Communication Chokepoints in Video Marketing - dummies

Communication Chokepoints in Video Marketing

By Kevin Daum, Bettina Hein, Matt Scott, Andreas Goeldi

Most companies want to confirm that they’re receiving identifiable value from the time and money they spend on video marketing. The surest way to recognize return on investment (ROI) from a marketing video is to use it to solve a specific communication problem. It can be as simple as explaining the definition of a term or describing a specific action.

Anything that obstructs your sales process from moving forward can be considered a chokepoint to be solved with video. Most chokepoints have these characteristics in common:

  • Confusion: Often your prospect doesn’t understand a characteristic of your company or product. Perhaps you’re selling a technical or complicated service. You may need to break it down into a series of simple ideas, each of which is worthy of a separate video.

    Because video can pack a lot of information into a short amount of time, videos resolving points of confusion can save you and your company time and money.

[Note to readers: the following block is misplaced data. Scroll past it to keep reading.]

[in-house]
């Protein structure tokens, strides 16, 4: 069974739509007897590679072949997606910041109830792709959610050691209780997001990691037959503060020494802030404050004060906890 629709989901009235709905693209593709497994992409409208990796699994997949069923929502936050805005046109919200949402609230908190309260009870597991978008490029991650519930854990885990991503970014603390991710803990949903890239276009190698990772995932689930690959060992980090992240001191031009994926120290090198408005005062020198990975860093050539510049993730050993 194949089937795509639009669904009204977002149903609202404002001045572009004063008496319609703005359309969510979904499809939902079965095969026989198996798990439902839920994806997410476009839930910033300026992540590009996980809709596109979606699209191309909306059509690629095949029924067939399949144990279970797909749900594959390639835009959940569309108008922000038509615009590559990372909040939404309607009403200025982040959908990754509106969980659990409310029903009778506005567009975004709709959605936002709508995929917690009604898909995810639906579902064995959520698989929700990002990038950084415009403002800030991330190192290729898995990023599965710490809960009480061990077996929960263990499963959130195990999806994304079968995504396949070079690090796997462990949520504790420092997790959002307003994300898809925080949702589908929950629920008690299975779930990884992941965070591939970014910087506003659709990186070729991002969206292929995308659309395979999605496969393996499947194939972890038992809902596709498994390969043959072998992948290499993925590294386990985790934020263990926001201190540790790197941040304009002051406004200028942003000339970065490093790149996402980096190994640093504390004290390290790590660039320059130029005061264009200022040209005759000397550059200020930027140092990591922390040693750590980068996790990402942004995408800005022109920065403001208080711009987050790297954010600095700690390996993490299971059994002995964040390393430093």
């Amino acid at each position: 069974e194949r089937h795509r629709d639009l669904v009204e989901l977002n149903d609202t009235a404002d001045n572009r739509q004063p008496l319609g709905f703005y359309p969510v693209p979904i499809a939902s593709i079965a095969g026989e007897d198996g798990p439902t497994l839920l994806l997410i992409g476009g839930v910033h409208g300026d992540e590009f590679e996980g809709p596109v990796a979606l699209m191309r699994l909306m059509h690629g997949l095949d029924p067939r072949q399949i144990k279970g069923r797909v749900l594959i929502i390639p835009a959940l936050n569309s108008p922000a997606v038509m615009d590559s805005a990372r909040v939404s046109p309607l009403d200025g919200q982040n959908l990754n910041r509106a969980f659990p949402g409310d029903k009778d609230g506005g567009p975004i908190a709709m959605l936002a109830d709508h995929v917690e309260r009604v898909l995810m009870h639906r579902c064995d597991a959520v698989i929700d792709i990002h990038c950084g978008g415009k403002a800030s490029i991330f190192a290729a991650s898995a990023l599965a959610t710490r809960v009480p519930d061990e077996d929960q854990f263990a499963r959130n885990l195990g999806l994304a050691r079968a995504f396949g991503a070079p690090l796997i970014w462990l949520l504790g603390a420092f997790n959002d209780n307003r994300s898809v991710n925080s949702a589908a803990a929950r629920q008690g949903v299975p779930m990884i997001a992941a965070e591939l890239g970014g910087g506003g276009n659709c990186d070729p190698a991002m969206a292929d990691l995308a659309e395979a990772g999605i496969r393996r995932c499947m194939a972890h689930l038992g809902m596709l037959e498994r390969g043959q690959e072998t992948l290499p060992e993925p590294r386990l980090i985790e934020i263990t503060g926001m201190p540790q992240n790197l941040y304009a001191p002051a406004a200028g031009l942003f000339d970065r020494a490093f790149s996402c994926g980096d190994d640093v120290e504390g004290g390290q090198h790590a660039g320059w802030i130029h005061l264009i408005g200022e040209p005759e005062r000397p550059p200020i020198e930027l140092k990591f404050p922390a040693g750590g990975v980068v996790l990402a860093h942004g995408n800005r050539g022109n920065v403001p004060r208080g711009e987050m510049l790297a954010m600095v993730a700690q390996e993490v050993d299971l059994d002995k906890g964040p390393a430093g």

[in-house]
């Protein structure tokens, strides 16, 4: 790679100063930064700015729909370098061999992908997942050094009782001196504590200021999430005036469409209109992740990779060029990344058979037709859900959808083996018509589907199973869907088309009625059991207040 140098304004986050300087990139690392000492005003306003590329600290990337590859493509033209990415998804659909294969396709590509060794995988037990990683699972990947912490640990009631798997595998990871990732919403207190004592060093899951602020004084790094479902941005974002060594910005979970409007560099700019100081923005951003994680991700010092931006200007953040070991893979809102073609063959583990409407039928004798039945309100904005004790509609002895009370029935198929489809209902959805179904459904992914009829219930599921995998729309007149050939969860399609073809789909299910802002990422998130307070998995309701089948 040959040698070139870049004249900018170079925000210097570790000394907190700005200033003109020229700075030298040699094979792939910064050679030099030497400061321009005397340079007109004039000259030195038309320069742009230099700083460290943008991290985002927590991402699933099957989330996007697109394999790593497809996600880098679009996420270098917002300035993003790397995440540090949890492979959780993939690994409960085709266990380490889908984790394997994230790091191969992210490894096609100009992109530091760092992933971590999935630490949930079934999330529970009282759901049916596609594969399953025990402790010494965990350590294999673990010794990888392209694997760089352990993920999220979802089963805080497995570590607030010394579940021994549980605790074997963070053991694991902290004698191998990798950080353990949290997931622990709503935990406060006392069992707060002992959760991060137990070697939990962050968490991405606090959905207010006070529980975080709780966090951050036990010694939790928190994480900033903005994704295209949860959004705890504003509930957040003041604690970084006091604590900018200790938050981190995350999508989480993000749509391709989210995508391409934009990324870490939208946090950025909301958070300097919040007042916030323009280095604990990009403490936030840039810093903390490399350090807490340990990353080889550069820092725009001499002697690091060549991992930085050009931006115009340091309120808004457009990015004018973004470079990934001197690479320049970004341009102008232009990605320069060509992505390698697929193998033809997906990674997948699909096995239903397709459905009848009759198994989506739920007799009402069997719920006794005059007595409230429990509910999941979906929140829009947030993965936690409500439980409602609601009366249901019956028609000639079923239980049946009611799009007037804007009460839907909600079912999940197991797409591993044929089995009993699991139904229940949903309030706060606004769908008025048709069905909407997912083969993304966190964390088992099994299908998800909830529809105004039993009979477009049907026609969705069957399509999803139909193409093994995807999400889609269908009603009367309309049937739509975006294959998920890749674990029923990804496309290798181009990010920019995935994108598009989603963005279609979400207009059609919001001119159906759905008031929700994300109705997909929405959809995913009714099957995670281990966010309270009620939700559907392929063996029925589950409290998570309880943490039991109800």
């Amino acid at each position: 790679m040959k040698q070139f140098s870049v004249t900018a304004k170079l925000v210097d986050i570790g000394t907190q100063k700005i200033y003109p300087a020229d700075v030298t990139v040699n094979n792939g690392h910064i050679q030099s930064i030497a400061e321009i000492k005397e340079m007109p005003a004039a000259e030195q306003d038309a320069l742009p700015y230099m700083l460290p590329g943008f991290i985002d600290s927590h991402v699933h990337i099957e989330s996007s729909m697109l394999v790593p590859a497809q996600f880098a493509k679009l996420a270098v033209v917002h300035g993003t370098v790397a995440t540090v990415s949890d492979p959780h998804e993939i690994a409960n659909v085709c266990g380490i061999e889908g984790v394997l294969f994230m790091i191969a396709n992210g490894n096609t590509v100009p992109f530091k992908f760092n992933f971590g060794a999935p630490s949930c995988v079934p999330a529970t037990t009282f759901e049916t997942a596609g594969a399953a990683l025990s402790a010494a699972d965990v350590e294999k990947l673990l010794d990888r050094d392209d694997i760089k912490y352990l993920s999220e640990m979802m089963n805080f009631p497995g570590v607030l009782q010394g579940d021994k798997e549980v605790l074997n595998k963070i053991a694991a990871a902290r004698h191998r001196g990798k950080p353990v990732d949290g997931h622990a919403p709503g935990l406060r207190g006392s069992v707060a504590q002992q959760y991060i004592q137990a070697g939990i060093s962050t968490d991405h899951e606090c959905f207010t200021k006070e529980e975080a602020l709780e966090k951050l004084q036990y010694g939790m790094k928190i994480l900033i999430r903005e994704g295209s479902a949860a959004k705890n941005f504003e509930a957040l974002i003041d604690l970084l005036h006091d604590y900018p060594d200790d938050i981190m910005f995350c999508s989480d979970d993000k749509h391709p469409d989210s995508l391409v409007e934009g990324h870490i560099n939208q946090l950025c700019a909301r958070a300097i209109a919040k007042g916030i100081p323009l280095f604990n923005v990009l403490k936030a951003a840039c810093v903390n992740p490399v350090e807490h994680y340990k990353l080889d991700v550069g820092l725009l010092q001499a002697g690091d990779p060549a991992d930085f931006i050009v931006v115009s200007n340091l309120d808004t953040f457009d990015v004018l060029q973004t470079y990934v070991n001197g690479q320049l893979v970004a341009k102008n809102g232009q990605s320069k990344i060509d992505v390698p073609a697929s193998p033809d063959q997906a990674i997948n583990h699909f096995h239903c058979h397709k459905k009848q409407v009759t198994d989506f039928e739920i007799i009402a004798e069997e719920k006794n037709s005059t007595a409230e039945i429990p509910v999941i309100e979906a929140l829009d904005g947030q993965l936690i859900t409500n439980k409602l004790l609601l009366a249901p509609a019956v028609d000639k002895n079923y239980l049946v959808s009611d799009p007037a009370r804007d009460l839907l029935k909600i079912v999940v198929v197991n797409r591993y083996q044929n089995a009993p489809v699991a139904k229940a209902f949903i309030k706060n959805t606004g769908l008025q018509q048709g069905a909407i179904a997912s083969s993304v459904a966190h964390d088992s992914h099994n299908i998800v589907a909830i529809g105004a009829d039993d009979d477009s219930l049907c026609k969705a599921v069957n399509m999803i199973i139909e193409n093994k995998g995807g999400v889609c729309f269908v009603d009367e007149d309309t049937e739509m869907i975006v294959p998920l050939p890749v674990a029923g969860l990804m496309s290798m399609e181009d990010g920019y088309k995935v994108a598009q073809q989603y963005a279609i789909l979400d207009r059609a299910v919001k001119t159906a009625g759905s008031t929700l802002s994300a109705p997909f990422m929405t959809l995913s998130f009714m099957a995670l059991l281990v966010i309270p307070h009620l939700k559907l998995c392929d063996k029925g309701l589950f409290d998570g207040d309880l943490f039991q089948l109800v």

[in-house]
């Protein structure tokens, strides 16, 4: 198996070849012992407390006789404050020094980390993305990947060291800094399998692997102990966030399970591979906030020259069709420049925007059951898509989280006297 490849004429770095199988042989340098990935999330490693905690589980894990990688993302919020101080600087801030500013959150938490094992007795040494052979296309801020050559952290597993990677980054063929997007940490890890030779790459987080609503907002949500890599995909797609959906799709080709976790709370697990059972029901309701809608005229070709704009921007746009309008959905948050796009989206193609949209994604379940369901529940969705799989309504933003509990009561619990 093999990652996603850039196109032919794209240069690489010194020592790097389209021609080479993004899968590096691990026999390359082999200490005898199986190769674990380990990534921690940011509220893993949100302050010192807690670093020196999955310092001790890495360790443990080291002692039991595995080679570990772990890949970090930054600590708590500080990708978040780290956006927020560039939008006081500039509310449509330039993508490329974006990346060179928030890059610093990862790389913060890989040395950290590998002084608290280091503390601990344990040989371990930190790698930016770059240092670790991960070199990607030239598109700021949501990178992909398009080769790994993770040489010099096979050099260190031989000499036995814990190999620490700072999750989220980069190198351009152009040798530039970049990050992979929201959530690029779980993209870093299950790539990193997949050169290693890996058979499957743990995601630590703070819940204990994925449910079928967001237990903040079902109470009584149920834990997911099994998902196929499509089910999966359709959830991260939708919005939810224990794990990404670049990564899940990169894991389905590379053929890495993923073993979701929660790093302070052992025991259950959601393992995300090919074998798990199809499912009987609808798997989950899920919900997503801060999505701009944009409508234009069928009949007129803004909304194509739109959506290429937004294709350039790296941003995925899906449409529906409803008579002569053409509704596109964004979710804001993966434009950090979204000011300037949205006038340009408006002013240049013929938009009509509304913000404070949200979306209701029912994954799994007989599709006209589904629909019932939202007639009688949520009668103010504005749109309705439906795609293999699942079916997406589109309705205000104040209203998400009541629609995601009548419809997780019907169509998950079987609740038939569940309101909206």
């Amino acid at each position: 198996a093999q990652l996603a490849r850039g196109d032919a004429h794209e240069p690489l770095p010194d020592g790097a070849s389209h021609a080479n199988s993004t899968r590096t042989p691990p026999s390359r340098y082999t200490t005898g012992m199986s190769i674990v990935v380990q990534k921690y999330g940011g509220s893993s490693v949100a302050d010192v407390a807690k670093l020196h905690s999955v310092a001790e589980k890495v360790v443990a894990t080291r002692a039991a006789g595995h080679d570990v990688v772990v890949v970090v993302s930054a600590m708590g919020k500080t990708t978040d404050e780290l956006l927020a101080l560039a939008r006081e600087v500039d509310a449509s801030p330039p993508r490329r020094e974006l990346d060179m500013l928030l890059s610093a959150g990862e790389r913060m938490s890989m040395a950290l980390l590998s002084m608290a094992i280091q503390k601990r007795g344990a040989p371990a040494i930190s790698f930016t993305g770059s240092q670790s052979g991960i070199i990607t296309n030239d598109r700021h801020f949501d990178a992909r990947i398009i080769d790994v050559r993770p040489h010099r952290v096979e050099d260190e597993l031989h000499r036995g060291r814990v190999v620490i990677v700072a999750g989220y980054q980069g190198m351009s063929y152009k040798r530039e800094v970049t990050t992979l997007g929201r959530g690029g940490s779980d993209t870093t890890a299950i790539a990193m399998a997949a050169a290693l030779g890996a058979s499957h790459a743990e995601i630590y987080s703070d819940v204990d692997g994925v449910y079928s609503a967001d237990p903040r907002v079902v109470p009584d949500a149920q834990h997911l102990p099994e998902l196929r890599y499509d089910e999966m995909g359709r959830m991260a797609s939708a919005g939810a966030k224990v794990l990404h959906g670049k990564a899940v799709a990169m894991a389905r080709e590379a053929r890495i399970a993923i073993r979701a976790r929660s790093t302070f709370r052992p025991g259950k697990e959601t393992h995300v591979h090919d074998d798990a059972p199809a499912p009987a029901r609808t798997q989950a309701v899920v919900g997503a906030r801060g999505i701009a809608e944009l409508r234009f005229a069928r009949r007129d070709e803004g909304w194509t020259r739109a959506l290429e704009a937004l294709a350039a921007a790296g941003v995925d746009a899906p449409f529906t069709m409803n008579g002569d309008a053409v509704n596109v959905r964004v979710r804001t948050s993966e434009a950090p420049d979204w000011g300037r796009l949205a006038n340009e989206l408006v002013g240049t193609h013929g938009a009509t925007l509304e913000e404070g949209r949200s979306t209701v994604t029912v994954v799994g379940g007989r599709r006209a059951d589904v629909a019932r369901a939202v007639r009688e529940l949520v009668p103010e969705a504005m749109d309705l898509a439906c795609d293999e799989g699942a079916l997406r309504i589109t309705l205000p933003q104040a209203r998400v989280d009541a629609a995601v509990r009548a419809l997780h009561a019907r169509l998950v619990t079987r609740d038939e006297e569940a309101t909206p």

• Redundancy: If you have ever had to repeat yourself to a customer, you have experienced a chokepoint of redundancy. The reason you’re repeating yourself is that your audience isn’t comprehending your meaning the first time, or maybe even the fourth time, or the fourteenth. A powerful video can trigger both understanding and memory.

    A humorous video can lock in the brain.

    Material that you repeat often is worthy of being included in a video, even if it simply keeps you from sounding like an outdated broken record.

  • Inconsistency: Over time, any company’s message can become cloudy and inconsistent. And the more people you have in your organization, the more messaging resembles a child’s game of telephone, where the message changes slightly every time it’s passed along. Video marketing can efficiently provide an exact message with a good story to help everyone remember.